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OSM   – Prof. Rajesh Satpathy
: : The history of the organization of work : :

History of the methods by which society structures
the activities and labour necessary to its survival.
Work is essential in providing the basic physical
needs of food, clothing, and shelter. But work
involves more than the use of tools and techniques.

Advances in technology, which will always occur,
help to extend the reach of the hand, expand
muscle power, enlarge the senses, and multiply the
capacities of the mind.
The story of work is still unfolding, with great
changes taking place throughout the world and in a
more accelerated fashion than ever before.

The form and nature of the work process help
determine the character of a civilization; in turn, a
society’s economic, political, and cultural
characteristics shape the form and nature of the
work process as well as the role and status of the
worker within the society.
The world of work-comprising all interactions
between workers and employers, organizations, and
the work environment-is marked by the constant
adaptation to changes in the technological, cultural,
political, and economic environments.
The study of historical changes in the organization of
work can perhaps lead to a better understanding of
the present problems-now on a worldwide scale-
that accompany ongoing technical, political, and
economic changes.

Hence, this study employs both historical and
current perspectives in order to provide a basis for
understanding work in today’s world and to consider
possible changes in the future.
Organization of work in preindustrial times:
Prehistory

Organization of work may have begun before the evolution
of Homo sapiens.

Along with tools, a more complex brain structure, and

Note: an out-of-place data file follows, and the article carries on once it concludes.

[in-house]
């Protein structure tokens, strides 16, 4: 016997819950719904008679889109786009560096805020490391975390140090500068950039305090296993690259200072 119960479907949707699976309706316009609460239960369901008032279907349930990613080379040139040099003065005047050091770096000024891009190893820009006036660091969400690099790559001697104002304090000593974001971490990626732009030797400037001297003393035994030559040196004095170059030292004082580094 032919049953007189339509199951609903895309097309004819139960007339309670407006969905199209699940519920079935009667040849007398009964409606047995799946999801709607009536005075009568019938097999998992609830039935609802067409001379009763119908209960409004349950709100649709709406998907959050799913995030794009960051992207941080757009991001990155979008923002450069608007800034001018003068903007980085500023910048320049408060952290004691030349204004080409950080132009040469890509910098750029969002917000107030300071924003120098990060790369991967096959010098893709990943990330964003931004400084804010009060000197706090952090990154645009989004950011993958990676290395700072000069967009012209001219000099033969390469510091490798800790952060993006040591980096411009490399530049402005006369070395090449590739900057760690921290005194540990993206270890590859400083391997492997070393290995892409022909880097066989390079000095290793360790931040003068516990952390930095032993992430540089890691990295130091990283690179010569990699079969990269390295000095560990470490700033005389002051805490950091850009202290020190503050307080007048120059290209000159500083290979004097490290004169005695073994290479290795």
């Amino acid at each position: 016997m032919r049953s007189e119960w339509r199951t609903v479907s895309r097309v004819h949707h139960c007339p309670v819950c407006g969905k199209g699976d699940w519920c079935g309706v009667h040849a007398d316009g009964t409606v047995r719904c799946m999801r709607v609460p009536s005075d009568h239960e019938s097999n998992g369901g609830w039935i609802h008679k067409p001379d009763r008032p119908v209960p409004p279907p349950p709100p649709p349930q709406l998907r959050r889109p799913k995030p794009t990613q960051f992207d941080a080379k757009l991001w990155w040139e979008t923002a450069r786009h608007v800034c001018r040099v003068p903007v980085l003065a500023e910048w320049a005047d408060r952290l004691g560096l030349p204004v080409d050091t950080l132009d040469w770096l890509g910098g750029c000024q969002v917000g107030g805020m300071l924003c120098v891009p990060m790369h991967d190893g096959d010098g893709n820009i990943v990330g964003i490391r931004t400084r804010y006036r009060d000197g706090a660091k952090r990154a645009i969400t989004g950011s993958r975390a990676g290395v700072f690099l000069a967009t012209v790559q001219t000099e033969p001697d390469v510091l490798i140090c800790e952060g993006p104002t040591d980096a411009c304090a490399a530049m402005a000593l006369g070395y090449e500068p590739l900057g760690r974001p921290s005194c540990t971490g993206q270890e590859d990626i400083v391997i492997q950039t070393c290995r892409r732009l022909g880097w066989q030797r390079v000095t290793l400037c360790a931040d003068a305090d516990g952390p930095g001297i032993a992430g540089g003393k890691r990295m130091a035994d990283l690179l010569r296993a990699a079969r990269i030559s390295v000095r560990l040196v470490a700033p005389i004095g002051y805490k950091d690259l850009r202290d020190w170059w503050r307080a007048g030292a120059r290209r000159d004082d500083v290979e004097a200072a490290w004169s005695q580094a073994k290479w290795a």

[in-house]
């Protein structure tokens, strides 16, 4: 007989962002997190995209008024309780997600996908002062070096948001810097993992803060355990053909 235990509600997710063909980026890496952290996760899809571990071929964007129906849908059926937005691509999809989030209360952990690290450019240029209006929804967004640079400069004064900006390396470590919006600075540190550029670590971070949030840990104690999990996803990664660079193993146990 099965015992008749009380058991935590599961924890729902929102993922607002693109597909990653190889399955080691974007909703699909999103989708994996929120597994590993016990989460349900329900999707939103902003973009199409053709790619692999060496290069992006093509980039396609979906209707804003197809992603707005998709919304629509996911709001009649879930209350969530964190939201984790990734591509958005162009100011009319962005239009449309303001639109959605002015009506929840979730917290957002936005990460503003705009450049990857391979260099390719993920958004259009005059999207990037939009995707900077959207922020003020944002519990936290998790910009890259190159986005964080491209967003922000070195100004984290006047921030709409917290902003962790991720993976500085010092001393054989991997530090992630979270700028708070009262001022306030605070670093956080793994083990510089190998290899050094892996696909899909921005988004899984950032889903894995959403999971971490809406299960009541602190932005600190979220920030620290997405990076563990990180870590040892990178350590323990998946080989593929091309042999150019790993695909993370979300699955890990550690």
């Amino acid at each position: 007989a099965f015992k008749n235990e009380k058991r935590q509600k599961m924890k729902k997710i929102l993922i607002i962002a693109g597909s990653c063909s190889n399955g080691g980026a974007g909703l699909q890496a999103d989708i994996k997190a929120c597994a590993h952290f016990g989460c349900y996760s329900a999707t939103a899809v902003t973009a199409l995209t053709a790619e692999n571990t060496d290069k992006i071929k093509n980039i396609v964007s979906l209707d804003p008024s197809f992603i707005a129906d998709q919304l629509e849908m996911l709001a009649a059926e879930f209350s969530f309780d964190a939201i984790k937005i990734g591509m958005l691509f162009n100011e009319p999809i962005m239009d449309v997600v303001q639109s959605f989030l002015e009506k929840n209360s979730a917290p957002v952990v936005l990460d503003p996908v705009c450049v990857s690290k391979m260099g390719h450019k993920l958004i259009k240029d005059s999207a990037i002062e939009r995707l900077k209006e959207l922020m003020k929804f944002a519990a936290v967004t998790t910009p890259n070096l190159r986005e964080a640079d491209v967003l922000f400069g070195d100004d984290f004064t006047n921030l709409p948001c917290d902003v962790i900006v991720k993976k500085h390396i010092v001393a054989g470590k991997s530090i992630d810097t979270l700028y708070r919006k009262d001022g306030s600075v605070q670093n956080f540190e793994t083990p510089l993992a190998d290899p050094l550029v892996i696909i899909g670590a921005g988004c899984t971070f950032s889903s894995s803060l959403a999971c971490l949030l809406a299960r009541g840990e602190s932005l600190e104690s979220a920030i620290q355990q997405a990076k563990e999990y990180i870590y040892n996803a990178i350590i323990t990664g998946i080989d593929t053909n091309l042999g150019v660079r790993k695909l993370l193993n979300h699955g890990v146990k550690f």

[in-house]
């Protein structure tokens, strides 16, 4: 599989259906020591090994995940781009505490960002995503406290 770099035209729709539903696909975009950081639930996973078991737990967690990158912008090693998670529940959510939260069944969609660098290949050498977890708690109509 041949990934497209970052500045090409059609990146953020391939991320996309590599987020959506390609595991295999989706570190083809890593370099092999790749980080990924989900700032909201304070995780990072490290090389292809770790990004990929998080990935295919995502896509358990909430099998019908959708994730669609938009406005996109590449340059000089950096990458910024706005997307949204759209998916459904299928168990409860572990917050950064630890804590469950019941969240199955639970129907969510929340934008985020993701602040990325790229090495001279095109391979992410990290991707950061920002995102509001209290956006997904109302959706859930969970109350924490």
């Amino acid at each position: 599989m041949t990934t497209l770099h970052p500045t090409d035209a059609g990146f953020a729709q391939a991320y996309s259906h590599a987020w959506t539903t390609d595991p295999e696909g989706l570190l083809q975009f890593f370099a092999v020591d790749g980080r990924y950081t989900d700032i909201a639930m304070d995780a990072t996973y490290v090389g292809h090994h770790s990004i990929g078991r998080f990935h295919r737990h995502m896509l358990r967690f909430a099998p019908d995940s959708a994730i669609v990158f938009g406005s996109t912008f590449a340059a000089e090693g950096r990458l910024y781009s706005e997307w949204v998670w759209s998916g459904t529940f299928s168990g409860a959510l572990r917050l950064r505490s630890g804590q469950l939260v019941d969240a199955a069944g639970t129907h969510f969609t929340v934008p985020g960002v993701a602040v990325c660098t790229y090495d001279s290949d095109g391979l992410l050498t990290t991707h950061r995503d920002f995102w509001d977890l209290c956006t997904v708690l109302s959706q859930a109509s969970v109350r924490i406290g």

linguistic communication, the division of labour (job
specialization) may have been responsible for starting the
human conquest of nature and differentiating human
beings from other animal species.
Organization of work in preindustrial times:


In the earliest stages of human civilization, work was
confined to simple tasks involving the most basic of
human needs: food, child care, and shelter.

A division of labour likely resulted when some
individuals showed proficiency in particular tasks,
such as hunting animals or gathering plants for food.
Prehistory

As a means of increasing the food supply, prehistoric
peoples could organize the work of to go from place
to place searching, especially for food and hunting
and, later, agriculture.

There could be no widespread geographic division
of labour, however, because populations were
sparse and isolated. The uncertain availability of
food allowed little surplus for exchange, and there
were few contacts with groups in different places
that might have specialized in obtaining different
foods.
Organization of work in preindustrial times:

AGE, SEX, & CLASS

The most obvious division of labour arose from differences
in age and sex. The oldest people in the tribe lacked
strength and agility to hunt or forage far afield and so
performed more-sedentary tasks. The very youngest
members of the tribe were similarly employed and were
taught simple food gathering.

The sexual division of labour was based largely upon